"Here in the south, Hezbollah is not just a militant group, it is a political party with deep roots in the community. It provides social services, such as schools and clinics. Together with the Shi'ite Amal party, it is the de facto authority here."
"And so it is no surprise that support for what locals call "the resistance" is strong. An elderly woman named Husna expressed a common view as she described the conditions her family is living under."
"The situation is non-existent for us," she said. "We are living in the bunkers, taking cover. We have no food." Then she says, "We are with Nasrallah, and we are with the resistance, even if it means total destruction."
"At a local vegetable market, a man who did not give his name said he thinks Israel is trying to turn Lebanese people against each other."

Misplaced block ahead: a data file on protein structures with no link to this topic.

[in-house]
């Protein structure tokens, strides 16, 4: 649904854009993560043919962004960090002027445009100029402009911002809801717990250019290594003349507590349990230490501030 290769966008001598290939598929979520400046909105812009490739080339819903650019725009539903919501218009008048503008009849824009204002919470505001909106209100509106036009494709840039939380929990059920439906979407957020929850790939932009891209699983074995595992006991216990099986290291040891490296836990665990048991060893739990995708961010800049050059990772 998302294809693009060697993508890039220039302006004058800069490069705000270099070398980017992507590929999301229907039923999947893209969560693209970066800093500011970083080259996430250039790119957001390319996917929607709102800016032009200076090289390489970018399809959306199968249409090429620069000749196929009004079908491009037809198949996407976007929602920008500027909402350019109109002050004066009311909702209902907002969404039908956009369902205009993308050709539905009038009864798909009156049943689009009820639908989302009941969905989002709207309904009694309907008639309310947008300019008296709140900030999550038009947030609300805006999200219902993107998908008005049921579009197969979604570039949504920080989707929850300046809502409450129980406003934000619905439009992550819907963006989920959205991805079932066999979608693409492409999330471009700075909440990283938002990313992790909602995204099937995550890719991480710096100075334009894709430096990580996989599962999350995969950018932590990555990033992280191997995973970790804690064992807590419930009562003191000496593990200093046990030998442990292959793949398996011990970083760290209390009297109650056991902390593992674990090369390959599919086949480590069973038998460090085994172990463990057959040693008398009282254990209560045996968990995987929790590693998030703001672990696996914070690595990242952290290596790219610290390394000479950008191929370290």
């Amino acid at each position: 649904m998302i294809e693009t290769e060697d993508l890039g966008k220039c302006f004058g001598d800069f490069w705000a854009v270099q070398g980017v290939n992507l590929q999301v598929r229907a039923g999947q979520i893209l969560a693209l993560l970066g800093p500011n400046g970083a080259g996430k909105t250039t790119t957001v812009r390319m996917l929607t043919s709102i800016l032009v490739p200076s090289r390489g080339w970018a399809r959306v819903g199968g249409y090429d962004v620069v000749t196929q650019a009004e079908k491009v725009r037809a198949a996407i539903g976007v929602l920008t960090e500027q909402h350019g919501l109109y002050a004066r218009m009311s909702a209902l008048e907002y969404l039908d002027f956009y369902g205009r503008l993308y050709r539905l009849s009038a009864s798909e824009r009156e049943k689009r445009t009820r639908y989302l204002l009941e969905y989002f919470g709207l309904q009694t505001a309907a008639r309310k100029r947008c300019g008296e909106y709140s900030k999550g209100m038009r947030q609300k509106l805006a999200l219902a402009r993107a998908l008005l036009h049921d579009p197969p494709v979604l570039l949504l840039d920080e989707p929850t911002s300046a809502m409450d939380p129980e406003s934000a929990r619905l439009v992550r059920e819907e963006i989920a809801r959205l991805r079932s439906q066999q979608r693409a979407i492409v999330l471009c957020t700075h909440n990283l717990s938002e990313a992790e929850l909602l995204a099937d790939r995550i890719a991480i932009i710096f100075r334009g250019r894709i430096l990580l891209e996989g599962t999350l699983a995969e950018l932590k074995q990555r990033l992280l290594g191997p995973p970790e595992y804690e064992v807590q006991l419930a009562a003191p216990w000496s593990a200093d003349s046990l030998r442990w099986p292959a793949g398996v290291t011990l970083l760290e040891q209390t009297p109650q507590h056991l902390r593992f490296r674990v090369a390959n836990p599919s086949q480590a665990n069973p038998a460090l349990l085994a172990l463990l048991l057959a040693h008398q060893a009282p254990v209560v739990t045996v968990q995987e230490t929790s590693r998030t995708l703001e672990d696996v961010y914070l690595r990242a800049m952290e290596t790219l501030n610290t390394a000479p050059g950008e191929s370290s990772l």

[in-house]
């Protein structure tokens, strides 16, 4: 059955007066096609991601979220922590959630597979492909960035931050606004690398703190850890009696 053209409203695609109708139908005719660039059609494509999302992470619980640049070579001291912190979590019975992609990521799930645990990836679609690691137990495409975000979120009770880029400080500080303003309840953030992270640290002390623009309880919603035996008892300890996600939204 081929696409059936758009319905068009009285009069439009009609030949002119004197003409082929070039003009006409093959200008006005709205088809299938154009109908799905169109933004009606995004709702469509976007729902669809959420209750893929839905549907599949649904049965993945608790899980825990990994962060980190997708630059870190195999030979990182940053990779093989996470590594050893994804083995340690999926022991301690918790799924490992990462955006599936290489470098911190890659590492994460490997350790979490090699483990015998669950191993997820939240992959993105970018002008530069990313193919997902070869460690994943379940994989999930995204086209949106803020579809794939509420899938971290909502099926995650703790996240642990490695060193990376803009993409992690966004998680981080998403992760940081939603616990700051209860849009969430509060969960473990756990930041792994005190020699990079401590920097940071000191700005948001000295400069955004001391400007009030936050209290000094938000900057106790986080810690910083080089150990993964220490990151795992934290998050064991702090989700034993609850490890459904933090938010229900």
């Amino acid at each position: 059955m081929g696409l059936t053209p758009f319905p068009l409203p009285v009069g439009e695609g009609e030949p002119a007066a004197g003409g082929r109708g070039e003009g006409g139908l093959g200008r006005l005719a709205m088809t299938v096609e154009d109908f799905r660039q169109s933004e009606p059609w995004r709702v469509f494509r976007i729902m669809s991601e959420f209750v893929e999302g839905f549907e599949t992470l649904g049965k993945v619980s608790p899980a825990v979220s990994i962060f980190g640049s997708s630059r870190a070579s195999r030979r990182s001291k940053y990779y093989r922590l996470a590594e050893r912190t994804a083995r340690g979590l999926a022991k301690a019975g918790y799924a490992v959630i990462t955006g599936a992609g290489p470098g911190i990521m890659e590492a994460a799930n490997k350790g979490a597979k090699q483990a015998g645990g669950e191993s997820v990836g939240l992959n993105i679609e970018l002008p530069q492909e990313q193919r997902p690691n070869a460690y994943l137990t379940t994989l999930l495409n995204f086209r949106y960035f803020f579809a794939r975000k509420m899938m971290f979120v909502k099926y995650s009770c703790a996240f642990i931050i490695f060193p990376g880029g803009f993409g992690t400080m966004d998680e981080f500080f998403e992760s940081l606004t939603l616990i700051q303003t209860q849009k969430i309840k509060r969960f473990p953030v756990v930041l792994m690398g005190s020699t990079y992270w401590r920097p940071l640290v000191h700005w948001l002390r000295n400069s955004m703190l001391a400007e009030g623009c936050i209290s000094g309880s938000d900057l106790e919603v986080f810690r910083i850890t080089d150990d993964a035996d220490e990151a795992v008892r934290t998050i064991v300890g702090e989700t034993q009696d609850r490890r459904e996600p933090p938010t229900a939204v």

"And this war, this war is not dividing us," he said. "It's actually quite the contrary, it's uniting us against Israeli terror, against Israel's barbaric actions. When this happens to us, it unites us, it doesn't divide us."
"And to a degree, that is true. Shiite refugees from the south are sheltering in Christian, Sunni and Druze villages to the north. This outpouring of support for their plight has been a remarkable show of cross-sectarian unity in a country that fought a 15-year civil war along religious fault lines."
Via Informed Comment